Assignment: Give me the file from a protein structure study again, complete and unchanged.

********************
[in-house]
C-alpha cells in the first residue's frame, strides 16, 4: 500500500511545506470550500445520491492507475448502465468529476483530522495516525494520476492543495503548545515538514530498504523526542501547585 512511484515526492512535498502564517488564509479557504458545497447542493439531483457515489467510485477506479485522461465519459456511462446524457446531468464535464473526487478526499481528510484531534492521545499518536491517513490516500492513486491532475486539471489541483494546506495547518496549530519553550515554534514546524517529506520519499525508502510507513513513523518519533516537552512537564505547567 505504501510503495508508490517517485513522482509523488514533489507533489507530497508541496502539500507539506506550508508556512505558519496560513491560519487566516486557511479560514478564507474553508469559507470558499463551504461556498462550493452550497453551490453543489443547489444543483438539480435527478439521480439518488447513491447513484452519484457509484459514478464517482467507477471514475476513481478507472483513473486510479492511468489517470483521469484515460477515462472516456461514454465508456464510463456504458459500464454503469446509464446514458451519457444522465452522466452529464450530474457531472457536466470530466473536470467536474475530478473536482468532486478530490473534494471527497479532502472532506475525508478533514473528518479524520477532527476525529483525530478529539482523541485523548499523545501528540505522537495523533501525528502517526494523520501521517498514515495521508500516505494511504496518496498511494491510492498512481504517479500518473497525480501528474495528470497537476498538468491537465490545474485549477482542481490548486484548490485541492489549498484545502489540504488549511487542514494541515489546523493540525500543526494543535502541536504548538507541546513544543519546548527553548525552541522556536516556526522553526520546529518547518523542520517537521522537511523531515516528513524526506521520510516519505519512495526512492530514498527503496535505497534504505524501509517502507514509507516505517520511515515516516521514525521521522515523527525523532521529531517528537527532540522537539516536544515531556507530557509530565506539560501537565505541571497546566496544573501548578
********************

[in-house]
C-alpha cells in the first residue's frame, strides 16, 4: 500500500511545506470550500445520491492507475448502465468529476483530522495516525494520476492543495503548545515538514530498504523526542501547585 512511484515526492512535498502564517488564509479557504458545497447542493439531483457515489467510485477506479485522461465519459456511462446524457446531468464535464473526487478526499481528510484531534492521545499518536491517513490516500492513486491532475486539471489541483494546506495547518496549530519553550515554534514546524517529506520519499525508502510507513513513523518519533516537552512537564505547567 505504501510503495508508490517517485513522482509523488514533489507533489507530497508541496502539500507539506506550508508556512505558519496560513491560519487566516486557511479560514478564507474553508469559507470558499463551504461556498462550493452550497453551490453543489443547489444543483438539480435527478439521480439518488447513491447513484452519484457509484459514478464517482467507477471514475476513481478507472483513473486510479492511468489517470483521469484515460477515462472516456461514454465508456464510463456504458459500464454503469446509464446514458451519457444522465452522466452529464450530474457531472457536466470530466473536470467536474475530478473536482468532486478530490473534494471527497479532502472532506475525508478533514473528518479524520477532527476525529483525530478529539482523541485523548499523545501528540505522537495523533501525528502517526494523520501521517498514515495521508500516505494511504496518496498511494491510492498512481504517479500518473497525480501528474495528470497537476498538468491537465490545474485549477482542481490548486484548490485541492489549498484545502489540504488549511487542514494541515489546523493540525500543526494543535502541536504548538507541546513544543519546548527553548525552541522556536516556526522553526520546529518547518523542520517537521522537511523531515516528513524526506521520510516519505519512495526512492530514498527503496535505497534504505524501509517502507514509507516505517520511515515516516521514525521521522515523527525523532521529531517528537527532540522537539516536544515531556507530557509530565506539560501537565505541571497546566496544573501548578